Patrick Hall is a Senior Researcher at the think tank Bright Blue.

Last year, the Transport Secretary expressed the Government’s “unwavering support for a cleaner, greener transport future”.

The Government certainly appears to be living up to its rhetoric, recently bringing forward the ban on the sale of new petrol and diesel vehicles so it takes effect from 2030, committing large amounts of funding to support the manufacturing of electric vehicle  (EV) batteries in the UK, and most recently offering a £20 million boost to support the rollout of on-street chargepoints across towns and cities in the UK.

Ministers are right to address the rollout of on-street chargepoints. Recent polling shows that 44 per cent of drivers thought that a lack of local chargepoints held them back from purchasing an EV – the second largest barrier to EV uptake after their high upfront price.

For those who live in homes with no off-street parking, a lack of nearby charging infrastructure is a significant barrier to EV ownership. Off-street parking provides EV owners with the opportunity to install their own EV chargers on their premises, such as in a garage, driveway, or private parking bay. Being able to charge an EV at or near a driver’s home is important for prospective EV owners, given that this is how the vast majority of EV charging takes place.

But about a third of homes in England do not have off-street parking. If homes do not have off-street parking, EV drivers are reliant on either on-street charging infrastructure or ‘at destination’ chargepoints located in places such as the workplace, supermarket or shopping centres.

A look at the number of public chargepoints by region and local authority reveals the postcode lottery when it comes to accessing on-street charging infrastructure near drivers’ homes. London had the greatest availability of chargepoints, with 57.3 chargepoints per population of 100,000. However, this varies significantly between different London boroughs. For example, Havering only has five chargepoints for every 100,000 people whilst in Kensington & Chelsea, this figure is 197.9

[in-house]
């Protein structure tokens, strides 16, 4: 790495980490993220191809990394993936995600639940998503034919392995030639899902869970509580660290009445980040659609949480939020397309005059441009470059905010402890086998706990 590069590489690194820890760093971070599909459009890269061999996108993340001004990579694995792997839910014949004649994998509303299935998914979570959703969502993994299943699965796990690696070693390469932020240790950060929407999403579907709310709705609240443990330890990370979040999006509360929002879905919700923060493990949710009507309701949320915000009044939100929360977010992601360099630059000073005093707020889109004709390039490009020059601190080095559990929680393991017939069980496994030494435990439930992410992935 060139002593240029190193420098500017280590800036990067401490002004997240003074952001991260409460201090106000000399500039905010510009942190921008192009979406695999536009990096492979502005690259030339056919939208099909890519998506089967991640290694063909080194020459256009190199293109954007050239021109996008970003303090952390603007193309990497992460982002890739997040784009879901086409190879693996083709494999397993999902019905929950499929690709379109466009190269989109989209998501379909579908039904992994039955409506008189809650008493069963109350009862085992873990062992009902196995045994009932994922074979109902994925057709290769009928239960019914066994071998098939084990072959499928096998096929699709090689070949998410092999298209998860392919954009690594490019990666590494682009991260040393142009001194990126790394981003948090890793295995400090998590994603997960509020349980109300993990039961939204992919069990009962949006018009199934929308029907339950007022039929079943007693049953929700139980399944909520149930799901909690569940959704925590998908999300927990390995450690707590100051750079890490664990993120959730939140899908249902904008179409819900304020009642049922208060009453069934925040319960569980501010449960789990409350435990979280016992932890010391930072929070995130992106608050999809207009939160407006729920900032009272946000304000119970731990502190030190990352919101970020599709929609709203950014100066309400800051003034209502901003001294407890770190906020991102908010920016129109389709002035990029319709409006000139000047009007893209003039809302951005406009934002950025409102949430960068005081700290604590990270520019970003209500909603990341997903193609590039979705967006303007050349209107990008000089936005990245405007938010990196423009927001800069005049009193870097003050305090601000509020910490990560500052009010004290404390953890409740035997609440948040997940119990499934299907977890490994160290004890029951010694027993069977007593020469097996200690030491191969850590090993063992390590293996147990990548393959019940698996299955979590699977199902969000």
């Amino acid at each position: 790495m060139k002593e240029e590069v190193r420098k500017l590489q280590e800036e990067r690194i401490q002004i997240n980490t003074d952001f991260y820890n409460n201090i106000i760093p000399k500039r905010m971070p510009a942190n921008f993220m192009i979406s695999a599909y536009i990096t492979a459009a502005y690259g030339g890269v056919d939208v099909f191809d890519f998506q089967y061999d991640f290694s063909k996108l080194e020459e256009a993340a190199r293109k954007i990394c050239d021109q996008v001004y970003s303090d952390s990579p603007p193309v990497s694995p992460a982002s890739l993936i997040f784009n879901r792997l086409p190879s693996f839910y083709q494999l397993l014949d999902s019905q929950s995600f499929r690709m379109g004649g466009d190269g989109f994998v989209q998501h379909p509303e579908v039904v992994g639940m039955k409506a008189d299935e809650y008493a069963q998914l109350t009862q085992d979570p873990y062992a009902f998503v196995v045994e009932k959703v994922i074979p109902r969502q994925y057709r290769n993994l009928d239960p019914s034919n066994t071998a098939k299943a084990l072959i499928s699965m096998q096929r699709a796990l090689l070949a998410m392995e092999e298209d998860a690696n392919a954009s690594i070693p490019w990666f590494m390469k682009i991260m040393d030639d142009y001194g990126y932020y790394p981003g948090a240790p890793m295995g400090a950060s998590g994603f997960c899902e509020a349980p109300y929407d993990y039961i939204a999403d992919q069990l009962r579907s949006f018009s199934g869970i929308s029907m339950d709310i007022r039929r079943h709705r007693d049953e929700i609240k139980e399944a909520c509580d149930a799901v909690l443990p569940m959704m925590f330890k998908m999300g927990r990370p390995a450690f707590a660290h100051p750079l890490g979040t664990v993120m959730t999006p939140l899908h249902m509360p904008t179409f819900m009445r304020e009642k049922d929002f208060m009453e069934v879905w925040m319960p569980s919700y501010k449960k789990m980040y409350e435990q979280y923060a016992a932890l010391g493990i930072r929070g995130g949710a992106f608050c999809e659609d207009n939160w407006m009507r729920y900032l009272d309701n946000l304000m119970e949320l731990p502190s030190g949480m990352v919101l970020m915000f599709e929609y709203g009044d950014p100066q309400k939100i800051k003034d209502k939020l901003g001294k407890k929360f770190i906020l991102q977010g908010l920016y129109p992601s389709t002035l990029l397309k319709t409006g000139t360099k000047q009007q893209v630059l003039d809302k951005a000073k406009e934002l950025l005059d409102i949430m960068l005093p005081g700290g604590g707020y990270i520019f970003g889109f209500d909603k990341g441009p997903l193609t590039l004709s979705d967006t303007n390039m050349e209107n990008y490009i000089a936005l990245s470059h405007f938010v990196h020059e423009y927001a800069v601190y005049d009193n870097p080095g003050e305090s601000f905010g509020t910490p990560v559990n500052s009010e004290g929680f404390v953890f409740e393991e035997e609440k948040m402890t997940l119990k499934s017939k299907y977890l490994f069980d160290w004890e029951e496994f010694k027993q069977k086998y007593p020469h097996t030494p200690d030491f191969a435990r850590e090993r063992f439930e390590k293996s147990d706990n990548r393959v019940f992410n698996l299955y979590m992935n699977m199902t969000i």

The North East and South East of England have 30.4 and 27 chargepoints per population of 100,000 respectively, whilst the West Midlands and Yorkshire and the Humber both have the poorest ratio in England of 17.30 chargepoints per population of 100,000.

The need for on-street charging infrastructure is especially important for London, where two thirds of all EVs parking in residential areas overnight will require on-street charging in a high EV uptake scenario.

Currently, local authorities determine where on-street chargepoints will be installed in residential areas, funded in part through the On-street Residential Chargepoint Scheme. In Bright Blue’s new report, Driving uptake: maturing the market for battery electric vehicles, we recommended that this process should instead be demand-led, with an onus on local authorities to install on-street chargepoints when requested by residents within three months unless there are reasonable grounds for objection. This would be based somewhat on such a scheme in the Netherlands, which has the greatest density of chargepoints in Europe.

Drivers should be able to access an online portal established and administered by local authorities for making their request. Drivers would be required to show proof of purchase of an EV to their local authority, before making a request through the online portal for the installation of a chargepoint near their place of residence. The request could be assessed on various criteria, for example whether the driver has access to off-street parking, the walking distance to other existing or planned chargepoints in that area, and the occupancy rate of nearby chargepoints.

If the request is approved, the local authority would open a consultation period of six weeks, where stakeholders could challenge or propose amendments to the plan. Following this, and assuming no setbacks as a result of the consultation period, the chargepoint would then be published on a map and other nearby registered EV drivers could be notified of its location before being installed.

Local authorities could either own the chargepoints or tender out their ownership to a private organisation. The operation of the chargepoint could also be tendered out to a charging network.

In Bright Blue’s report, we also recommended that interoperability be a condition for central and local government funding towards chargepoints. This would mean all chargepoints across a borough or district would be easily accessible regardless of the charging network they are connected to. But, if this was not implemented, any new on-street chargepoints in the borough should be grouped under a single tender to one charging network. This would ensure that all chargepoints within a borough or district would be accessible via the same charging network.

A demand-led, online on-street chargepoint scheme such as this would ensure that households with no off-street parking are more reassured about purchasing an EV. Additionally, such a scheme would ensure that chargepoint installation is targeted towards areas where they would be utilised.

If EV uptake is to increase significantly within the next nine years, policymakers should, among other measures, introduce this demand-led on-street chargepoint scheme.